HUSBANDRY OF THE MATERIALS OF NATIVE MANUFACTURES AND ARTS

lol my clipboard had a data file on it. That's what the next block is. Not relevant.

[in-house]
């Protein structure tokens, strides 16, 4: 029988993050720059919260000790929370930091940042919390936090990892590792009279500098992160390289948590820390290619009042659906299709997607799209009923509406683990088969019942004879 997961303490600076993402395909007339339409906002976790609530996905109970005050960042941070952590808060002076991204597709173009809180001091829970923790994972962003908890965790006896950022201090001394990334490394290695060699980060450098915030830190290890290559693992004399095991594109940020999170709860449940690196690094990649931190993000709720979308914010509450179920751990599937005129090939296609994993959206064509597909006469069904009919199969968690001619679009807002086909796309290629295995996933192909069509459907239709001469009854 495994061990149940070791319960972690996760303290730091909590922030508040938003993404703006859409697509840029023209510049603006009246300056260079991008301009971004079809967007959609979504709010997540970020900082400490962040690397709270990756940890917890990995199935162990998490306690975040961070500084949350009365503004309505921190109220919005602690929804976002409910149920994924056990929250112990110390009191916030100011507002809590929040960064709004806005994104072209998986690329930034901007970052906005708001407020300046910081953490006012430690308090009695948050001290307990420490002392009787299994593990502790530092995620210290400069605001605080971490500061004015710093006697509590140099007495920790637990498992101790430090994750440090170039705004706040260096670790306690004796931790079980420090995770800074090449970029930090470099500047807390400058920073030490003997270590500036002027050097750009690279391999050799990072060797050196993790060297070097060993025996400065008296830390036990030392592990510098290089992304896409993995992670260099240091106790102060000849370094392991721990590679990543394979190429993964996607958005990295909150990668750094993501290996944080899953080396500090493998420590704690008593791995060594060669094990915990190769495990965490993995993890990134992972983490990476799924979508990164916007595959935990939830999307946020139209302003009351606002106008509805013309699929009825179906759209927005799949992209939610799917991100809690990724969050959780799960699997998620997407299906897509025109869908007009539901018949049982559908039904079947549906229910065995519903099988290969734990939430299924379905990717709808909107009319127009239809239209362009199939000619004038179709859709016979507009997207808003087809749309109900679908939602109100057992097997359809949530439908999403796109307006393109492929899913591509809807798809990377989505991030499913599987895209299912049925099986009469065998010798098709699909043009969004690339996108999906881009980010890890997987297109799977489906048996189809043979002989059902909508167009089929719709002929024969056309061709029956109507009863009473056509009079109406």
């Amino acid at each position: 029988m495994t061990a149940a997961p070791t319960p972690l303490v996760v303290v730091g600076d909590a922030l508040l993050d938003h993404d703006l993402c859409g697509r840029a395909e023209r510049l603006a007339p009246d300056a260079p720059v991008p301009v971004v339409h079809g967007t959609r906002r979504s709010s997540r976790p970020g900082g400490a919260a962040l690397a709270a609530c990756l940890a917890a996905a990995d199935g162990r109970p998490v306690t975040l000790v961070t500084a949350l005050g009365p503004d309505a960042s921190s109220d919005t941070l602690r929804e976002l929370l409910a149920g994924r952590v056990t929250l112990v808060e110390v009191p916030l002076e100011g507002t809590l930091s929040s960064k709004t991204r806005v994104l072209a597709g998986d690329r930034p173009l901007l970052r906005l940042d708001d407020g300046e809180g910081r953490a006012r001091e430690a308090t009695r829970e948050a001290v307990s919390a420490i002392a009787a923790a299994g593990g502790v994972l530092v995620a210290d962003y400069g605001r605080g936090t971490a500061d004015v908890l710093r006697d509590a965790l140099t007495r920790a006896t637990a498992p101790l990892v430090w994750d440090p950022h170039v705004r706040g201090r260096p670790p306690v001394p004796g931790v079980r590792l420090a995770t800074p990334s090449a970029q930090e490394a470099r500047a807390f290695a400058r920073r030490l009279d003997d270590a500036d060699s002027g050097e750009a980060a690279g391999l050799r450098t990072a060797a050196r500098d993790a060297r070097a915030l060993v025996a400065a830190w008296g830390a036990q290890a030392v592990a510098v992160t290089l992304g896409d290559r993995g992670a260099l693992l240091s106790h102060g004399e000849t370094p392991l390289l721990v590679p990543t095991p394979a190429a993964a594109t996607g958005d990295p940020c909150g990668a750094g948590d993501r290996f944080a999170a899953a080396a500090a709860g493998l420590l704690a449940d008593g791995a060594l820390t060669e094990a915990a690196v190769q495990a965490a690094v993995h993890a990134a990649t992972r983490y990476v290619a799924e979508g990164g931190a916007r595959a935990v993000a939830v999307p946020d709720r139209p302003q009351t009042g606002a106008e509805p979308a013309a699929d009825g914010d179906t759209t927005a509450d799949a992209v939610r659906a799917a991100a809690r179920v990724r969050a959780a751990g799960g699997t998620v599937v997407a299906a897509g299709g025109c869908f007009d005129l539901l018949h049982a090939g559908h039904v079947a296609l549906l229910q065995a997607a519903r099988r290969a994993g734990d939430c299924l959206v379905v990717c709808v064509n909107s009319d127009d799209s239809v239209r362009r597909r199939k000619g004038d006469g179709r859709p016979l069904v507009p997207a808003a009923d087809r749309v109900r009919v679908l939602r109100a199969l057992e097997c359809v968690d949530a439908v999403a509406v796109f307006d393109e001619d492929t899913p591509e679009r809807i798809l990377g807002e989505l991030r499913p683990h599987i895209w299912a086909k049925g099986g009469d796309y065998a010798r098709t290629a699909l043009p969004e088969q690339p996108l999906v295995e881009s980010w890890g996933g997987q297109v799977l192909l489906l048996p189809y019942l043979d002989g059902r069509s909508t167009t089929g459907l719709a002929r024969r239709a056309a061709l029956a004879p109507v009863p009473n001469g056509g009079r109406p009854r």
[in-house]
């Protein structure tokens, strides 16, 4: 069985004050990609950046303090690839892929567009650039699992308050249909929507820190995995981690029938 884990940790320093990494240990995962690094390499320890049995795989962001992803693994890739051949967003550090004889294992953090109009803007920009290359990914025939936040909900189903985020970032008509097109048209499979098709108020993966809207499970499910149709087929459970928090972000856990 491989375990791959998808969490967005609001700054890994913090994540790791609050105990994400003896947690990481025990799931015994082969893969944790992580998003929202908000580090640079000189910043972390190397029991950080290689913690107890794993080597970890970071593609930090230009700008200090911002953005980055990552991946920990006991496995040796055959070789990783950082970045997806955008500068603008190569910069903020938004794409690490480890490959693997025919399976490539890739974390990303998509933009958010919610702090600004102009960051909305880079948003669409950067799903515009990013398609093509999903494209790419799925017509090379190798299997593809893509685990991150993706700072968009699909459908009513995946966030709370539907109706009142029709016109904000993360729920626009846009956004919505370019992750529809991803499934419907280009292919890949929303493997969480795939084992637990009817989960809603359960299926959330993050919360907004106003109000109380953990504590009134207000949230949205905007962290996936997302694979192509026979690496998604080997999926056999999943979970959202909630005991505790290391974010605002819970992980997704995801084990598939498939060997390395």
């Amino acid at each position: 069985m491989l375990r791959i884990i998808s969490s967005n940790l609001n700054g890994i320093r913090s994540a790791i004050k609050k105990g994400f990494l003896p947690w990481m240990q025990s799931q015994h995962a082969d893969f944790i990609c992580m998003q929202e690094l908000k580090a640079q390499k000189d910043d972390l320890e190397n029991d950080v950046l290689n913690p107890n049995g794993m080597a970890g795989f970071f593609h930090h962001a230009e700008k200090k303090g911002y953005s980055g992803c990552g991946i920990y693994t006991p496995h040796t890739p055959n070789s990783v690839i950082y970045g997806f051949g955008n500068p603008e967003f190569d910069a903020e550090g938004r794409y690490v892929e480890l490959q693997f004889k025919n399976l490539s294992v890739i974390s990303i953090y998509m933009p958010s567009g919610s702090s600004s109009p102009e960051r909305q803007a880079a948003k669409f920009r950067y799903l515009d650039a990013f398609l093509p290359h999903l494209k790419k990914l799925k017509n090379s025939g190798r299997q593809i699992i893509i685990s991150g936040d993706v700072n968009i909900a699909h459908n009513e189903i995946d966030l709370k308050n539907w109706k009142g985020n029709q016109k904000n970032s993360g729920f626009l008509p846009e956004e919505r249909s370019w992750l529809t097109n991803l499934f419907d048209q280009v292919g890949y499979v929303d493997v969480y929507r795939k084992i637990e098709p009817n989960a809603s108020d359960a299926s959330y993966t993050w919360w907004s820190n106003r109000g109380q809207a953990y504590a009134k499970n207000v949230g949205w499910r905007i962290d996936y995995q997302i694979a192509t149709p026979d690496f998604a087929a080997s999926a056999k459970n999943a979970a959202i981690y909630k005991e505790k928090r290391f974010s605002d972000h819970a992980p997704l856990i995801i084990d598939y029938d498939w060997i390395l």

This chapter explores the cotton plant, next to rice, and the most valuable article of the agriculture of the Indian islanders. The common cotton of Java is either grown in upland soils or as a green crop in the dry season, in succession to rice. The great inconvenience of the varieties of cotton grown in the Indian islands arises from the quantity of seed they contain, and the obstinacy with which the wool adheres to it. Indigo, in Java, is either raised as a second crop after rice in low lands, or in upland soils, as the principal crop; in both cases, it is reared without the assistance of dressings of any sort. The variety raised, according to the first description of husbandry, is the smaller one, or that which takes the shortest time to come to maturity, and that, according to the second, the larger, or that which takes the longest time.